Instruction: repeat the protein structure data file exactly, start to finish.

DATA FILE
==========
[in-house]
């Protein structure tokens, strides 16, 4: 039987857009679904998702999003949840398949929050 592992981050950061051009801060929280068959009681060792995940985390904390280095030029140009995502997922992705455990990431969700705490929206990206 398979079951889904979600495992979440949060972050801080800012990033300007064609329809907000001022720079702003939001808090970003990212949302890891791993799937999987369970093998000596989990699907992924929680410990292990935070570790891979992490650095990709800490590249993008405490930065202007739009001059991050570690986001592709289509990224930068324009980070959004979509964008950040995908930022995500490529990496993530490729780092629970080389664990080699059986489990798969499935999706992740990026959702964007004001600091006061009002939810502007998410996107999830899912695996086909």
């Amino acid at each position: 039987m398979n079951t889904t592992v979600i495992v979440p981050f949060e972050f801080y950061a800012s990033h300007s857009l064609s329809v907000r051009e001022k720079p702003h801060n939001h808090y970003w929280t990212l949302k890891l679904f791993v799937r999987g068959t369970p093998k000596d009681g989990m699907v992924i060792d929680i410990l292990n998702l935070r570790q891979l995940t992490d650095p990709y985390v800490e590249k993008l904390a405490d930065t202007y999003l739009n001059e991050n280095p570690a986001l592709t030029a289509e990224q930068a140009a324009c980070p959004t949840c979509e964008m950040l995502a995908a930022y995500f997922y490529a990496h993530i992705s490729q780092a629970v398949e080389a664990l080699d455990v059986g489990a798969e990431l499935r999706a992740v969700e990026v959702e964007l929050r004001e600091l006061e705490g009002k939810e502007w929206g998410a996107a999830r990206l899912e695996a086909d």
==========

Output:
[in-house]
């Protein structure tokens, strides 16, 4: 039987857009679904998702999003949840398949929050 592992981050950061051009801060929280068959009681060792995940985390904390280095030029140009995502997922992705455990990431969700705490929206990206 398979079951889904979600495992979440949060972050801080800012990033300007064609329809907000001022720079702003939001808090970003990212949302890891791993799937999987369970093998000596989990699907992924929680410990292990935070570790891979992490650095990709800490590249993008405490930065202007739009001059991050570690986001592709289509990224930068324009980070959004979509964008950040995908930022995500490529990496993530490729780092629970080389664990080699059986489990798969499935999706992740990026959702964007004001600091006061009002939810502007998410996107999830899912695996086909």
């Amino acid at each position: 039987m398979n079951t889904t592992v979600i495992v979440p981050f949060e972050f801080y950061a800012s990033h300007s857009l064609s329809v907000r051009e001022k720079p702003h801060n939001h808090y970003w929280t990212l949302k890891l679904f791993v799937r999987g068959t369970p093998k000596d009681g989990m699907v992924i060792d929680i410990l292990n998702l935070r570790q891979l995940t992490d650095p990709y985390v800490e590249k993008l904390a405490d930065t202007y999003l739009n001059e991050n280095p570690a986001l592709t030029a289509e990224q930068a140009a324009c980070p959004t949840c979509e964008m950040l995502a995908a930022y995500f997922y490529a990496h993530i992705s490729q780092a629970v398949e080389a664990l080699d455990v059986g489990a798969e990431l499935r999706a992740v969700e990026v959702e964007l929050r004001e600091l006061e705490g009002k939810e502007w929206g998410a996107a999830r990206l899912e695996a086909d």